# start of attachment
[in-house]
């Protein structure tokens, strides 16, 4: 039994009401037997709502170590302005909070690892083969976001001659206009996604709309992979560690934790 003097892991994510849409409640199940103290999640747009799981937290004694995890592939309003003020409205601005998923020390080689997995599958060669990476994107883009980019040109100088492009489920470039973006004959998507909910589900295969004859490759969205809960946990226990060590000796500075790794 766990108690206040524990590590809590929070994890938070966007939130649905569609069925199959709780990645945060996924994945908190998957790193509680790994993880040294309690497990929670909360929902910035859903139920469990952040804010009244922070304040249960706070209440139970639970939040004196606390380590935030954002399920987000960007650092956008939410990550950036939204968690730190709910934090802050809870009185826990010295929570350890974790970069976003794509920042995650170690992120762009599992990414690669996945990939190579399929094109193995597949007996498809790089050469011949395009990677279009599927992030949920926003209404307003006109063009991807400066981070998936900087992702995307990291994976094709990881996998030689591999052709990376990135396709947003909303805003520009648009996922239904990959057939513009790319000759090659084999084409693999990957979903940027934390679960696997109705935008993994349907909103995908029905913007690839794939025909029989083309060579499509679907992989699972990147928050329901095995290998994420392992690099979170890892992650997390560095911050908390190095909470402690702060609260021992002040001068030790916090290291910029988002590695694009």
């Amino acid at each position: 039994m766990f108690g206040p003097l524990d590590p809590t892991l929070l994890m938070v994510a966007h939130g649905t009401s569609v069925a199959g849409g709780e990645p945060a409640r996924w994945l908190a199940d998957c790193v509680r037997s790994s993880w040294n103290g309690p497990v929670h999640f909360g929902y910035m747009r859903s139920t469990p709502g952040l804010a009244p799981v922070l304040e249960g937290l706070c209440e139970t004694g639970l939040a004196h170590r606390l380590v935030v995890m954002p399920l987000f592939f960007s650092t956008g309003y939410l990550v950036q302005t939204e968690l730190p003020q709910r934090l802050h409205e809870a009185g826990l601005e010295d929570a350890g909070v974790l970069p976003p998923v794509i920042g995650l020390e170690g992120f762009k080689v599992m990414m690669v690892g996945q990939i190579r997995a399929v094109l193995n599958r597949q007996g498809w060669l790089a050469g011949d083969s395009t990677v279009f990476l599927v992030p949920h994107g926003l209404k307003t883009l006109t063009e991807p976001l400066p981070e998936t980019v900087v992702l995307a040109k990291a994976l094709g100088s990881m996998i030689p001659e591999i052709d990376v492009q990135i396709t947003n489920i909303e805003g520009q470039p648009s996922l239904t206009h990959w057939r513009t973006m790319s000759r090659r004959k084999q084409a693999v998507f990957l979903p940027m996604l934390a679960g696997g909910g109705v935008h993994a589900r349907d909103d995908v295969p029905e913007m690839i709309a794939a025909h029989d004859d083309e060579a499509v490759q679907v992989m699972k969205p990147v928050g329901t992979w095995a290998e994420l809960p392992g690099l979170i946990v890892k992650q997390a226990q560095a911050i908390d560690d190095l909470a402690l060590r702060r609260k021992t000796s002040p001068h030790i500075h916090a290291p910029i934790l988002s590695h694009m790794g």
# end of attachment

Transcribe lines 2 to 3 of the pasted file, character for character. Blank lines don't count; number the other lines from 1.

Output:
């Protein structure tokens, strides 16, 4: 039994009401037997709502170590302005909070690892083969976001001659206009996604709309992979560690934790 003097892991994510849409409640199940103290999640747009799981937290004694995890592939309003003020409205601005998923020390080689997995599958060669990476994107883009980019040109100088492009489920470039973006004959998507909910589900295969004859490759969205809960946990226990060590000796500075790794 766990108690206040524990590590809590929070994890938070966007939130649905569609069925199959709780990645945060996924994945908190998957790193509680790994993880040294309690497990929670909360929902910035859903139920469990952040804010009244922070304040249960706070209440139970639970939040004196606390380590935030954002399920987000960007650092956008939410990550950036939204968690730190709910934090802050809870009185826990010295929570350890974790970069976003794509920042995650170690992120762009599992990414690669996945990939190579399929094109193995597949007996498809790089050469011949395009990677279009599927992030949920926003209404307003006109063009991807400066981070998936900087992702995307990291994976094709990881996998030689591999052709990376990135396709947003909303805003520009648009996922239904990959057939513009790319000759090659084999084409693999990957979903940027934390679960696997109705935008993994349907909103995908029905913007690839794939025909029989083309060579499509679907992989699972990147928050329901095995290998994420392992690099979170890892992650997390560095911050908390190095909470402690702060609260021992002040001068030790916090290291910029988002590695694009």
């Amino acid at each position: 039994m766990f108690g206040p003097l524990d590590p809590t892991l929070l994890m938070v994510a966007h939130g649905t009401s569609v069925a199959g849409g709780e990645p945060a409640r996924w994945l908190a199940d998957c790193v509680r037997s790994s993880w040294n103290g309690p497990v929670h999640f909360g929902y910035m747009r859903s139920t469990p709502g952040l804010a009244p799981v922070l304040e249960g937290l706070c209440e139970t004694g639970l939040a004196h170590r606390l380590v935030v995890m954002p399920l987000f592939f960007s650092t956008g309003y939410l990550v950036q302005t939204e968690l730190p003020q709910r934090l802050h409205e809870a009185g826990l601005e010295d929570a350890g909070v974790l970069p976003p998923v794509i920042g995650l020390e170690g992120f762009k080689v599992m990414m690669v690892g996945q990939i190579r997995a399929v094109l193995n599958r597949q007996g498809w060669l790089a050469g011949d083969s395009t990677v279009f990476l599927v992030p949920h994107g926003l209404k307003t883009l006109t063009e991807p976001l400066p981070e998936t980019v900087v992702l995307a040109k990291a994976l094709g100088s990881m996998i030689p001659e591999i052709d990376v492009q990135i396709t947003n489920i909303e805003g520009q470039p648009s996922l239904t206009h990959w057939r513009t973006m790319s000759r090659r004959k084999q084409a693999v998507f990957l979903p940027m996604l934390a679960g696997g909910g109705v935008h993994a589900r349907d909103d995908v295969p029905e913007m690839i709309a794939a025909h029989d004859d083309e060579a499509v490759q679907v992989m699972k969205p990147v928050g329901t992979w095995a290998e994420l809960p392992g690099l979170i946990v890892k992650q997390a226990q560095a911050i908390d560690d190095l909470a402690l060590r702060r609260k021992t000796s002040p001068h030790i500075h916090a290291p910029i934790l988002s590695h694009m790794g």